I wanted to come and recommend low-carb as well. You can eat as much as you want, never hungry. Personally I don't like low fat stuff, so it's been full fat all the way. I've done it for just 10 days and lost 5 pounds (am size 12, so not huge amounts to lose).

Oh and thanks for the link Jaimx, some very interesting ideas.

TheWoodenSpoonOfMischief Fri 08-Apr-16 14:33:28

I'm very similar to you op. I'm so frustrated I can't get a grip of this one issue that I feel is ruining my life.
I've recently been following the Michael Moselys (sp?) diet principles and it's the only one I've been able to stick too.
It's basically a low carb plan too but you can eat lentils and beans. I've also been eating carby veg like sweet potatoes and squash.
It seems to be working and it seems the only time in years that I've been able to control my cravings.
The science behind it makes sense too. The fact that it feels like I have no control normally is because of insulin spikes caused by carbs and sugar.
Wheat especially sends me to overeating.
Once I stopped eating bread, wheat, sugar and limiting carbs, I stopped overeating.

glenthebattleostrich Fri 08-Apr-16 14:35:13

Have a look at biwi s low carb boot camp on here. The rules are simple and the food is amazing, it's quite freeing to eat steak mushrooms and kale all cooked in butter!

I know what you mean about fitting in exercise. I either run at 5 am or 8 pm. No other time I can do it. Now I'm in a routine I no longer find it a chore and really enjoy it. If you want a quick results low time workout the shred works wonders.

harryhausen Fri 08-Apr-16 16:26:44

Wow thanks for all the replies. Really helpful.

Looks like Low Carb might be the way to go as I've never tried it. I admit I eat a lot of bread, pasta and potatoes and also crave sugar so I suppose this is all linked. I love pulses and butternut squash so that Micheal Moseley diet sounds good. Which one is it? I've heard of the 5:2 obviously and maybe a Sugar one? Hopefully it will become clear with a quick googlesmile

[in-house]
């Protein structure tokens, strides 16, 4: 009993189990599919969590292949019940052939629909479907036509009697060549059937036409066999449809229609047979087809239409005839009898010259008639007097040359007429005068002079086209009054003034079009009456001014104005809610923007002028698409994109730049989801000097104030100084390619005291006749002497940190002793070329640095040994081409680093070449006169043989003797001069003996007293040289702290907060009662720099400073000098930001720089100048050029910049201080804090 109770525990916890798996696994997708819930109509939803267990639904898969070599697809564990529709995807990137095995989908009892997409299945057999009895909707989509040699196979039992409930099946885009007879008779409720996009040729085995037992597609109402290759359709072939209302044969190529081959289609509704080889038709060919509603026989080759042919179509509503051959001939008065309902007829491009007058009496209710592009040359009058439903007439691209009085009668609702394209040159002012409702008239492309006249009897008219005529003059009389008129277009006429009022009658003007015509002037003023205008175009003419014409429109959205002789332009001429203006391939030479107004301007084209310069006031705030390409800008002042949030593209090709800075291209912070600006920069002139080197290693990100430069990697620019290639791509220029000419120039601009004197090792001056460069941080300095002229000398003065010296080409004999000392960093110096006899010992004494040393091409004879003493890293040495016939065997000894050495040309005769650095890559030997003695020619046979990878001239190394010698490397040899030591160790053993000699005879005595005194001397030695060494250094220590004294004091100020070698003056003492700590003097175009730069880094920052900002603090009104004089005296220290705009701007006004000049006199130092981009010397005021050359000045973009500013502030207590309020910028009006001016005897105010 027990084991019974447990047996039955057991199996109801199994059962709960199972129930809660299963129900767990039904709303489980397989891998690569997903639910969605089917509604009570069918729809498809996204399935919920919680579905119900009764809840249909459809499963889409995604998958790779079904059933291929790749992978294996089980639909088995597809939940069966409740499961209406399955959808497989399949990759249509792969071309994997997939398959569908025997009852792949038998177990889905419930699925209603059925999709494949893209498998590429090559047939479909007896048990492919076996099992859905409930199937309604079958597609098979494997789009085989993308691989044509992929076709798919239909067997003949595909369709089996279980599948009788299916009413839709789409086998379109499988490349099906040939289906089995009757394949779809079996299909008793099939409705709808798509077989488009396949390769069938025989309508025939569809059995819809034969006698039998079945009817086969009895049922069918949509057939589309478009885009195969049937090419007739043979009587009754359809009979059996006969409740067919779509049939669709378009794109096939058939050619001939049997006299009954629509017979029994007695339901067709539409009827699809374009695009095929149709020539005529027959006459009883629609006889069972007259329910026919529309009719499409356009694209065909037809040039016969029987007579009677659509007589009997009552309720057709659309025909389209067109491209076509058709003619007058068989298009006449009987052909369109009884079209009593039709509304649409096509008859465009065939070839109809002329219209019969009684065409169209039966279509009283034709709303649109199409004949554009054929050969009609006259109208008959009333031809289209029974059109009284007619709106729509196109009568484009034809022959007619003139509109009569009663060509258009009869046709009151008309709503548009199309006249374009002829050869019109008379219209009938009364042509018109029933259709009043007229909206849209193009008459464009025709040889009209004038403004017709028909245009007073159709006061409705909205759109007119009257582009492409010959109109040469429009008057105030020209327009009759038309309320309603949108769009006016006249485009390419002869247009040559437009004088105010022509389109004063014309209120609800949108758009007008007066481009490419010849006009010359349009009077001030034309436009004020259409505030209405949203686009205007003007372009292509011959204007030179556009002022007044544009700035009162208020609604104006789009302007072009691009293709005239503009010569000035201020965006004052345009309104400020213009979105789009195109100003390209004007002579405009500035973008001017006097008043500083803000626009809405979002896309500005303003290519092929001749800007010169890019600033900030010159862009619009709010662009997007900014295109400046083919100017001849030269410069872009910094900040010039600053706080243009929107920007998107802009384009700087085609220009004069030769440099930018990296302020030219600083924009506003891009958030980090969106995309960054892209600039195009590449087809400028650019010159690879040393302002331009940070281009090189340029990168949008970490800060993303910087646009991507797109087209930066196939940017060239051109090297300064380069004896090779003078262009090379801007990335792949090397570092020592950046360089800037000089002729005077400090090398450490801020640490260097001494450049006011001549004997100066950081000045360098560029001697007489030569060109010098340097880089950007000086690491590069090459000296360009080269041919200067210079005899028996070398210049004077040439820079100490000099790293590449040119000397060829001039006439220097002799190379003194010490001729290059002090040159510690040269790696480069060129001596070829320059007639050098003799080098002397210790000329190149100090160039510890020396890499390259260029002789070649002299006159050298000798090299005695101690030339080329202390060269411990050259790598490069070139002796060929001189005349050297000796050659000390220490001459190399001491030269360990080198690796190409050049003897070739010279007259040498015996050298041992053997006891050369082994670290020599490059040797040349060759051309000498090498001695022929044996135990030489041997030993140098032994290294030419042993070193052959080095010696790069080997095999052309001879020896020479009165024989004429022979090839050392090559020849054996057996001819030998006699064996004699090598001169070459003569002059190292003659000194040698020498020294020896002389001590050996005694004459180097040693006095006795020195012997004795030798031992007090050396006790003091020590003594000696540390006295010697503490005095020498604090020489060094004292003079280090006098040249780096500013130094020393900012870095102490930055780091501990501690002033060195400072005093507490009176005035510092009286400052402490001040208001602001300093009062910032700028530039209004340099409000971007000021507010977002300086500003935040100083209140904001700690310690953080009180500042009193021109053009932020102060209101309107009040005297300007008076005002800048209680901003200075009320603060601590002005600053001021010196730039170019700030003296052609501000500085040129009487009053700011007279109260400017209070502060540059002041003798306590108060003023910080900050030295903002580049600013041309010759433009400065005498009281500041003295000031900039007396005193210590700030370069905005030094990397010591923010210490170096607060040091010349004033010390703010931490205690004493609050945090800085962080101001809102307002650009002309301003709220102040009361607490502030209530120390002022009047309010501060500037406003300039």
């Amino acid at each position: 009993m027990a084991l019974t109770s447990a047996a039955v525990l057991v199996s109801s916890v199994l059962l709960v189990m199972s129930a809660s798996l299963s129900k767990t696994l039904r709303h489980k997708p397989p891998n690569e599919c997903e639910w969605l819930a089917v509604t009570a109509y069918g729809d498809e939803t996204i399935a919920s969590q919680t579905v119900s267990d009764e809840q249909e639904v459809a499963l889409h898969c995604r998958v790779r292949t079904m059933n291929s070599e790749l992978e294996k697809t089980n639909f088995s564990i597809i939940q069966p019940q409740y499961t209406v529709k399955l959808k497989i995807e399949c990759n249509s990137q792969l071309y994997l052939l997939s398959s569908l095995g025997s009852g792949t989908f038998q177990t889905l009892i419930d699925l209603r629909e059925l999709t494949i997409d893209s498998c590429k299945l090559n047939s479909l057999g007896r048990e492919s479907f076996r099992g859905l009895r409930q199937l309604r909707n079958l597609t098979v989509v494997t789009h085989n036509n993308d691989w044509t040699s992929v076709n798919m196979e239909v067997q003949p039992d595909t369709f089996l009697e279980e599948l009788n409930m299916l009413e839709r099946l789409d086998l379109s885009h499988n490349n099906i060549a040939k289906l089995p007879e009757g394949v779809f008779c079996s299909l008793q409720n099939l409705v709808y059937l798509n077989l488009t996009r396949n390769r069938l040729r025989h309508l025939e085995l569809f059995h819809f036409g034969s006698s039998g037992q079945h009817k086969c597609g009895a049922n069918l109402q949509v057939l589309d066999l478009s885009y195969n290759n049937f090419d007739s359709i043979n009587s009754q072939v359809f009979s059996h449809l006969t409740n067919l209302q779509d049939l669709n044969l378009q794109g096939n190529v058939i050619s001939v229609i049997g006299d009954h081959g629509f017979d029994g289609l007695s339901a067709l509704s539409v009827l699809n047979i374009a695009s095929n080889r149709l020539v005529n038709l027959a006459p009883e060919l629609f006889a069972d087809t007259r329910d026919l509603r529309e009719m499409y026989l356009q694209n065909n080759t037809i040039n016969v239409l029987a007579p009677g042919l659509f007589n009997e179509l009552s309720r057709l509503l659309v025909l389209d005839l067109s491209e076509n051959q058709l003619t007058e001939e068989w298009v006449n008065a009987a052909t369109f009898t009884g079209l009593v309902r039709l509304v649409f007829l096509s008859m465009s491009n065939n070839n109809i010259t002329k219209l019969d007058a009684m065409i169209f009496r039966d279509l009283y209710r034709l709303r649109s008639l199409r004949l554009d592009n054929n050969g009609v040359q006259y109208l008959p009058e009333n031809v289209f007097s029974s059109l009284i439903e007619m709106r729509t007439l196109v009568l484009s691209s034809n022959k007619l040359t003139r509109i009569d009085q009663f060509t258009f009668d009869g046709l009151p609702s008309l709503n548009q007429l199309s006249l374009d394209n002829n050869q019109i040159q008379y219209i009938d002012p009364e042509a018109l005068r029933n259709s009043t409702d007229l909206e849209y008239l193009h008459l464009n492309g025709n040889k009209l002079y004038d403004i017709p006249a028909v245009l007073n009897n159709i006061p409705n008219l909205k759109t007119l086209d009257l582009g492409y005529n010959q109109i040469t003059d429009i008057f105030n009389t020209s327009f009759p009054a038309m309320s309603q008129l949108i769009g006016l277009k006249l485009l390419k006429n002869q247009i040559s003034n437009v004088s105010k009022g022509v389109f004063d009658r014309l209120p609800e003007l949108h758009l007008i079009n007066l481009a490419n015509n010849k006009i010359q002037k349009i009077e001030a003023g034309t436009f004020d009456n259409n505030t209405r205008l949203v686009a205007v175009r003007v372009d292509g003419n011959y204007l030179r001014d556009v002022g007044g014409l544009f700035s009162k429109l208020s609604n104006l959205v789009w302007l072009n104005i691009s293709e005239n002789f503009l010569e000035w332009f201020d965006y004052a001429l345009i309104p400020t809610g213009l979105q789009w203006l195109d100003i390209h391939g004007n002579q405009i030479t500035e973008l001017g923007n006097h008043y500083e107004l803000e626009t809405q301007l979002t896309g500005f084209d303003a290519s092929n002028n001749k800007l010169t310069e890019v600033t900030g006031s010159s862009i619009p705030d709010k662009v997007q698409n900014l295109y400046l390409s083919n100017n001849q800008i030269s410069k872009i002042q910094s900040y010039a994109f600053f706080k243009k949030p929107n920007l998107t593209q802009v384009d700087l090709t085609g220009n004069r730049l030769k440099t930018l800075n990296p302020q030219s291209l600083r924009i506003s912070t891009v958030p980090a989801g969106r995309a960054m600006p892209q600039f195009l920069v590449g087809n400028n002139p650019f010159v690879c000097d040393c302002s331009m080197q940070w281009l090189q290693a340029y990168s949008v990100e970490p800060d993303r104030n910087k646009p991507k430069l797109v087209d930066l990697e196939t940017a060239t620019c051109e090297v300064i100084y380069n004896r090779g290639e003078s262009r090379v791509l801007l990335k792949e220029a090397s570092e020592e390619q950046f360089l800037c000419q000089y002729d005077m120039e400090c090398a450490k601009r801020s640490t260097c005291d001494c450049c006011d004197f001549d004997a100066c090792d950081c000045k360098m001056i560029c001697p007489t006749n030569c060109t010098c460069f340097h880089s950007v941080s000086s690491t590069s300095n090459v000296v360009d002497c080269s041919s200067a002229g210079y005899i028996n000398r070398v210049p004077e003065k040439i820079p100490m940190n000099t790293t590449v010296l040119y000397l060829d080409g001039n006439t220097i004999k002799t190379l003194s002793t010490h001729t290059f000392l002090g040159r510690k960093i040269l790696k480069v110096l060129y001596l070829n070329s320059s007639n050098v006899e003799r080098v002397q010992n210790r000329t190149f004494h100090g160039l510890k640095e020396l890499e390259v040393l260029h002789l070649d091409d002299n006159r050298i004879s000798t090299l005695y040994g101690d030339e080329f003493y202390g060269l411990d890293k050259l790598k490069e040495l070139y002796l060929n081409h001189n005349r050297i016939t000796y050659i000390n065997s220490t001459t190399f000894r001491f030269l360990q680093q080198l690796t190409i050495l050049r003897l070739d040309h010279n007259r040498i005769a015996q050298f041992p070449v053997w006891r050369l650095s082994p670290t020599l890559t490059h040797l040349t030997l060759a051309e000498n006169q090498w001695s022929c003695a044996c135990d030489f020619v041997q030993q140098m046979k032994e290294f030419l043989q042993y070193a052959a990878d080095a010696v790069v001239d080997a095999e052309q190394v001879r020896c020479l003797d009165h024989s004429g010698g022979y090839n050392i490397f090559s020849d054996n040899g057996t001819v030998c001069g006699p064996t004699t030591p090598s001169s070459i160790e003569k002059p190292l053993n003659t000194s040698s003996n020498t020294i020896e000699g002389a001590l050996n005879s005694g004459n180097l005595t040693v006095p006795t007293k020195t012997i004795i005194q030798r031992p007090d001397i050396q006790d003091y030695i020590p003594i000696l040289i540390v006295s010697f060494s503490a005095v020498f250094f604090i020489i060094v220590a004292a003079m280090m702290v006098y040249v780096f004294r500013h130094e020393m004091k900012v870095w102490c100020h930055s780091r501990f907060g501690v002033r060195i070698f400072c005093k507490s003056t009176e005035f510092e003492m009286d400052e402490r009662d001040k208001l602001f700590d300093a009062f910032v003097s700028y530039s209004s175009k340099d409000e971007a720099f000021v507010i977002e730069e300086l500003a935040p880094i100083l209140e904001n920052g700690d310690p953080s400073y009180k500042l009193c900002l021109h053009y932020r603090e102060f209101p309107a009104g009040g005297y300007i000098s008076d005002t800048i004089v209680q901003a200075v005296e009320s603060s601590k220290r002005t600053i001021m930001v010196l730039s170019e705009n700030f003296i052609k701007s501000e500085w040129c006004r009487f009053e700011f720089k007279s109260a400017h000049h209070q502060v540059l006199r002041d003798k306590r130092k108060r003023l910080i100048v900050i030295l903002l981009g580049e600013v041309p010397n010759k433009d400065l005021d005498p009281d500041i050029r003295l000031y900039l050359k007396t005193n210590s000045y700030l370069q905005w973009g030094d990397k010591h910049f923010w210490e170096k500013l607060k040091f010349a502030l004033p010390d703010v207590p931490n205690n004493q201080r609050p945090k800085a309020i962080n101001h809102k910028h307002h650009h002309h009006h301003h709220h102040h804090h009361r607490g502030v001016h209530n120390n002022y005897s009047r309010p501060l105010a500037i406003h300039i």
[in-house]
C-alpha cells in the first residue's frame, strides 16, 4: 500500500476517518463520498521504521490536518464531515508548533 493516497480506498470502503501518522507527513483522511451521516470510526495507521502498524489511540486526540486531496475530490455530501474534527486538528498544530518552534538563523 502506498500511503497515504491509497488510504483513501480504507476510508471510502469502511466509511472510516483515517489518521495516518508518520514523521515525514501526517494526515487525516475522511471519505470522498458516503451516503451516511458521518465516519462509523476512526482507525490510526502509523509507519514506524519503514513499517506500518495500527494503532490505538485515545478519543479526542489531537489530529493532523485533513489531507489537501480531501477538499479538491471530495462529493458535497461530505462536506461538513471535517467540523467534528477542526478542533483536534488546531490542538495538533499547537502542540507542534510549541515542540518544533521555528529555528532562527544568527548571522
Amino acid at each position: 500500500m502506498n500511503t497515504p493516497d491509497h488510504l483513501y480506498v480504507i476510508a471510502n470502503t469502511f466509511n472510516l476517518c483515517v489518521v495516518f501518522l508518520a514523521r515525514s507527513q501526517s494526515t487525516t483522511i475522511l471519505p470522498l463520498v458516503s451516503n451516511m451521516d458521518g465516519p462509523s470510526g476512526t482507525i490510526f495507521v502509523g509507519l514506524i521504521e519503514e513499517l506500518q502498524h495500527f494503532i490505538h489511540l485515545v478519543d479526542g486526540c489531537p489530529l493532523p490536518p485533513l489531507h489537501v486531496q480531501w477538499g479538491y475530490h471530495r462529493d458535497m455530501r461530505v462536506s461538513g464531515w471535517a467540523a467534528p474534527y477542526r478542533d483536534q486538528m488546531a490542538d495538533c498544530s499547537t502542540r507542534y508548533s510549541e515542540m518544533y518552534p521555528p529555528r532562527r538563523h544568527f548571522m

I also like the sound of those Fitpods for more positive thinking I'm general.

I may even 'treat' myself to counseling too as a triple approach!

Jaimx86 Fri 08-Apr-16 16:52:38

There's a great low carb postcastb called Low Carb Conversations (free on iTunes) that I learn something new from every time. 30-60 mins long and makes you feel like part of a community. I really think low carb real food is the way forward for the Western world.

Bluecarrot Fri 08-Apr-16 17:07:40

Sounds like you need to work on the psychology aspect first. ( same here!)
After recommendations from MN I picked up a book by Gillian Riley called Eat Less. It isn't just about over eating, it's about working out why you choose the foods you do, how to let yourself eat without guilt, but thinking about the facts about the products you consume ( as opposed to labelling them comfort food vs healthy food vs treats), and that it's not weight you should be focusing on, but health and self esteem.
I'm only about a third of the way through but finding it extremely interesting, non-judgey and an easy read.
Im already leaving food on my plate ( never would have happened before... Unless it was salad!) and feeling more interested in cooking.

Octopus37 Fri 08-Apr-16 17:24:08

Hi, the others have given you some great advice, but maybe you could use the Psychology aspect to channel yourself into the right mindset. It seems to me from your post that you have a good life overall, which hopefully frees you up with time to yourself to exercise and the resources to eat well. I'm sure this doesn't make it easy by any means but it sounds as if you have a lot in your favour. I have a small amount of weight to lose (would love to lose half a stone to ten pounds), but cannot do it or love or money (maybe could do it for money right now but I doubt it). It probably sounds easy tbh I haven't got the successful career (am currently in a bad work situation which is worrying me massively) I am self-employed but worked part time and have just lost my contact. Part of my justification for eating crap is that it is much cheaper - I would love to have loads of money to focus on myself and eating well but at the moment it isn't an option. I also get where you are coming from re your Dad and comments, my Dad gave me a massive complex about an eye problem I have, which I have never forgiven him for. Dont know what the answer is but maybe we just all need to support each other with the psychological aspect somehow - may start on Monday when the kids are back at school.